Frame of Reference

It was one of the first sunny Sundays of spring, so I headed up to the roof of my building with my favorite “go to the roof” kit: something to read (on my Kindle), something to listen to (music and/or podcasts on my phone), a note pad, a pen, and my sunset snack basket with a glass of wine, olives, nuts & a little cheese.

In the elevator on my way up to the top/eighth floor of my building, I ran into one of my neighbors. She glanced at my basket and asked:

“Are you doing facials?”

“Facials? I’m going up to the roof to relax with a glass of wine.”

“Oh, that’s a nice idea. I saw the basket and thought you were doing facials.”

In her frame of reference, the basket was filled with beauty treatments. Judging from her unnaturally smooth skin and puffy lips, she spends a great deal of time, money and effort chasing beauty. It’s an important part of her life and it colors the way she views the world.

I got up to the roof and found another neighbor and told her the story. She said that, “Life was a Rorschach Test” and that we all see different things, based on our lives and how we look at what we see.

I looked at the shadows of lattice-work & leaves with pleasure, acknowledging that someone else might see the dirt on the white wall and not the pretty shadows.

When creating a character in fiction, I’ve found that it’s important to have an idea about his or her ‘frame of reference’ and when I lose sight of this, the character is in danger of running away from me.

What is important to this character? How do they view the world around them? With whom do they want to spend time? These are important questions and they can be helpful in developing a credible world view for a character in any genre of fiction—from the most realistic to the most fantastic.

My sunset snack basket.

My sunset snack basket.


  1. I like the idea of a frame of reference. It adds insight, which is always good, but as a reader I’ve found I can empathize more with a character if we share some part of a frame of reference. Doesn’t have to be all, just something.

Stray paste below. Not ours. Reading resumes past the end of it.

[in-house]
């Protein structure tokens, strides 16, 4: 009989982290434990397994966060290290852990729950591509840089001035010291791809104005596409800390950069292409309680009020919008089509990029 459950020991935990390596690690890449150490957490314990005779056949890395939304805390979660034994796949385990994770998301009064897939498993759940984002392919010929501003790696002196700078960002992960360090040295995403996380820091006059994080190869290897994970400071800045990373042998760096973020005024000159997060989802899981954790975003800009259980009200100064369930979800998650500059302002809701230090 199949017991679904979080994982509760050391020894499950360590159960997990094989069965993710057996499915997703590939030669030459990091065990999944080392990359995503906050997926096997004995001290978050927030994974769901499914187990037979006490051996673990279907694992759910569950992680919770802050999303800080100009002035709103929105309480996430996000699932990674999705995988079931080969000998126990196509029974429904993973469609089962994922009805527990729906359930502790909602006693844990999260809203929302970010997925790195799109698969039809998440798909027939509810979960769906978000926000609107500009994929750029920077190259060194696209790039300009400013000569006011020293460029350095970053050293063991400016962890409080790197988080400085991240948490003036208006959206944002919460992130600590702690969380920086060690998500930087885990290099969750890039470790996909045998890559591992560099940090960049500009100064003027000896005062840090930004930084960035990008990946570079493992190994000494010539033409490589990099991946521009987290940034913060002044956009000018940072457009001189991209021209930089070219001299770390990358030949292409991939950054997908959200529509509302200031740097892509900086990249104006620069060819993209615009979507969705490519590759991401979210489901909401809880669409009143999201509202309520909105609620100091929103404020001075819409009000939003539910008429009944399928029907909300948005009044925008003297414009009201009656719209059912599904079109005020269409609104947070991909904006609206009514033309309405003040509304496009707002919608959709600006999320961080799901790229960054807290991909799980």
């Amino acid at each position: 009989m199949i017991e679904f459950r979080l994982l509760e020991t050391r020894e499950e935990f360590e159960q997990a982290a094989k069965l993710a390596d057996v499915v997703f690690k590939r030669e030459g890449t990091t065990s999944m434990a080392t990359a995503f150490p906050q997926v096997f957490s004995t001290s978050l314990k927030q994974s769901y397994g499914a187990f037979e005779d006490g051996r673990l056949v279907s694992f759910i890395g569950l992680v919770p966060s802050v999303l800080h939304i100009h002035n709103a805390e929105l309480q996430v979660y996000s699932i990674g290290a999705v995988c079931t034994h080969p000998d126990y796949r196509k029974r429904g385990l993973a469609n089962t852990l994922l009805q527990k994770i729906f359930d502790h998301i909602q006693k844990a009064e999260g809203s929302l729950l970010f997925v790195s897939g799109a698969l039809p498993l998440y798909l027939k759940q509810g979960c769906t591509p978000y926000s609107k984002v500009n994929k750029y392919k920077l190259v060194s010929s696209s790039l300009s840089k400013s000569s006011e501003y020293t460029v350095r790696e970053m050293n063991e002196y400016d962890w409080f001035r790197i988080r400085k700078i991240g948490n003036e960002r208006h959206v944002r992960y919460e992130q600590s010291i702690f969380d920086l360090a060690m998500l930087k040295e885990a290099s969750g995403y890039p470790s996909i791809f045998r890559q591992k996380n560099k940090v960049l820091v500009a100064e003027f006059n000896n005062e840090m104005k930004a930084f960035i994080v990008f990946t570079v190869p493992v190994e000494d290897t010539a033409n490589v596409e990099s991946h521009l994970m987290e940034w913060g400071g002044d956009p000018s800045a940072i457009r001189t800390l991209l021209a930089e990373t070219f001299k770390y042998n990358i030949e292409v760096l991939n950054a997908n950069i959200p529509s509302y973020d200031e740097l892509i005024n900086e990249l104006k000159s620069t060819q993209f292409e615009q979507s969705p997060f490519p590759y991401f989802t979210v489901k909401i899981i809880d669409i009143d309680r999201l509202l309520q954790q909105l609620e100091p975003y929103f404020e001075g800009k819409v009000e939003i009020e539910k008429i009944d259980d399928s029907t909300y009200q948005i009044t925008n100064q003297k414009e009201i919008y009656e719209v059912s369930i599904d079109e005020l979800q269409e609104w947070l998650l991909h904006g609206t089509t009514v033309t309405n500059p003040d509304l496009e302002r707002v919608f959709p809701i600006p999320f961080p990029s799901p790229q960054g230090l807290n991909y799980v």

I guess that’s pretty much the basis of most friendships too,

    • Candy Korman

      Ah yes… the reader identifying with the character… It’s helpful and sometimes it is necessary, but in mystery fiction it can be tricky. Will readers identify with the serial killer? What about the down-on-his-luck, alcoholic detective? Or the self-destructive anti-hero? If there is something appealing about them, something intriguing and attractive in their make-up, then yes… the reader will identify with that characteristic.

      I think you are onto something very important when you say that empathy comes when there’s an element in the frame of reference that’s familiar! You don’t have the same world view as the character, just share something that hooks you into their perspective on the world. Sharing a perspective—or some common interest—is the genesis of most friendships in real life. In fiction, it draws the reader to the character.

      The protagonist in the novel-in-progress is an art history major in college, she sees everything in relation to art. A rakish smile will make her think of a portrait of a Spanish courtier, the buffet at a fancy party will bring Dutch still life paintings to mind… I’m hoping that readers unfamiliar with art history on her level of interest will identify with her pleasure in seeing the world filled with art. Fingers are crossed that her frame of reference resonates!